Canadian legal & tech people are very keen on Ross, a software system built on top of IBM's Watson that's designed for law. One of the co-founders of the Ross team* describes it as "[b]asically, what we built is a [sic] the best legal researcher available". I wish this was true but I'm very skeptical.
Watson is a question-answering computer system that was designed to win at Jeopardy (it beat the previous champion, Ken Jennings) but has since been expanded to tackle more general question-answering. IBM promises that it's a "new era of computing" but the area it's operating in, "natural language processing", is a hot space with companies like Facebook pouring resources into their own solutions. It's an area that has been of interest to researchers for more than half a century yet applications that use it are relatively rare. Has IBM made enormous breakthroughs that will soon change the way we interact with computers?
To take this blog post back to the first sentence: can Watson be applied to legal reasoning in a way that puts today's articling students to shame (as the Ross team promises)? I'd be delighted to be wrong but I'd be surprised if that's true having worked as a legal researcher (articling student at McCarthy Tetrault) and programmed legal-related software systems (e.g. FederalMonitor.ca). There are several reasons why I'm skeptical of this claim (and the near-term promise - even IBM uses forward-looking statements about Watson):
1. Legal research is a very hard language processing task. Legal decisions are not just unstructured, they are filled with vague statements and fuzzy rules. Teasing the applicable rules out of the jurisprudence is not like figuring out facts for Jeopardy. Unlike in Jeopardy, the right answer in law is often "I don't know".
2. Judges love to pretend that their decision is consistent with jurisprudence (because they have to) but they also like making decisions that seem fair in the circumstances. This is a recipe for confusing and conflicting rules. There are sometimes one or more strands of thought about a given issue that are only resolved years later by a higher court (if at all).
3. Canadian legal decisions are controlled by three publishers and even IBM might have a hard time gaining access to them (and a team of U of T students definitely will). Watson-like systems only work when they have access to enormous volumes of documents. (The Ross team says the use "the entire body of law" without further explanation.)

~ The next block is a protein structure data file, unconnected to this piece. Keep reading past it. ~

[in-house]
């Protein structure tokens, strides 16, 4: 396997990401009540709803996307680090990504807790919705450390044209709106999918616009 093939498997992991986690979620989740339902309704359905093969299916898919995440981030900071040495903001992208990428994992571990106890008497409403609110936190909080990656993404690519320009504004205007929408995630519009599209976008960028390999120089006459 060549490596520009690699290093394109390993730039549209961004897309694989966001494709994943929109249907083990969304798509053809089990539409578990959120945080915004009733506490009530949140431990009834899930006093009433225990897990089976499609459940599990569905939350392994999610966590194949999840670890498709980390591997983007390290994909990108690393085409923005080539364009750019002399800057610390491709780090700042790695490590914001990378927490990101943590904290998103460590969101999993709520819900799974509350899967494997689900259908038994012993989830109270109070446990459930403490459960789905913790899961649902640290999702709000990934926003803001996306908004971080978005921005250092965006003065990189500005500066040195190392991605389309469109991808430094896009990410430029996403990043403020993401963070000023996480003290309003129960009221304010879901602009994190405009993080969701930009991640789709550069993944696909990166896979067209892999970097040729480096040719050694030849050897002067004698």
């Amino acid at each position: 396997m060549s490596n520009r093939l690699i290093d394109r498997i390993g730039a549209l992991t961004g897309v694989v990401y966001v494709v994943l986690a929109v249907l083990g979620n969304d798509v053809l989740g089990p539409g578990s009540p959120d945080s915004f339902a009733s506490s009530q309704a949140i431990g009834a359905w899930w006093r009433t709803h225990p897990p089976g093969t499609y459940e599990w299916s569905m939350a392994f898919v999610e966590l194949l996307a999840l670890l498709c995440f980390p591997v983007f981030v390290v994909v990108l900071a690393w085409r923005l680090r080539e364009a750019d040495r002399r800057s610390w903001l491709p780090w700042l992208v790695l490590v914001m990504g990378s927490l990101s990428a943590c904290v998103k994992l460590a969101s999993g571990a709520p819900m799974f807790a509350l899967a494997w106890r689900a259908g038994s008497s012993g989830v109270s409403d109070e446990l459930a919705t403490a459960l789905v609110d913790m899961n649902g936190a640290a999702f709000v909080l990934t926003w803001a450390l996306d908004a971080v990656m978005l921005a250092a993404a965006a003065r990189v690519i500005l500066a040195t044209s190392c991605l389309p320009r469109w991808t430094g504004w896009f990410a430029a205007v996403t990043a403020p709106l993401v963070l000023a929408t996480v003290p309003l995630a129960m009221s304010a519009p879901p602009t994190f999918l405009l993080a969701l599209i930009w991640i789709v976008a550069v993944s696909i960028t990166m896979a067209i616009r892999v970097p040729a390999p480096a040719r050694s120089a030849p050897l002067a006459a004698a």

4. IBM's revenue has been stagnant/falling for years. IBM's CEO recently said that they need to "reinvent ourself like we've done in prior generations". They're desperate to show investors that they have a plan to increase revenues. It makes sense for IBM to hype up long-shot research projects like Watson.
5. Will any lawyer want to advise their client based on what Watson/Ross says? I can see it as a good starting place for research but the idea of replacing lawyers with Watson? We're just not there yet and I doubt the Law Society would be very impressed with the lawyer who thinks we are (a different problem but important for Watson/Ross).
6. There's not a lot of information on the Ross website. Big claims mean big proof and I'd expect a lot more details from the team that claims to have built a pure-software "super intelligent attorney".
I'm a big proponent of adding technology to the practice of law but I think the claims about Watson are premature. It's far too early to say if Watson will replace legal researchers/junior associates and I don't think it's realistic that this will happen even in the next few years. Furthermore, if there was such a technology it would be first applied to far more lucrative problems that don't have the thorny vagueness of our legal system.
*I love what the Ross team is working on and it's an important problem. I use "Ross" in this blog post mostly as a stand-in for applying Watson to law. I haven't met the team and based this article on what I've read/heard from other lawyers. I hope the Ross team will write a bit more about what they're up to and how their solution addresses the problems I've highlighted in this post.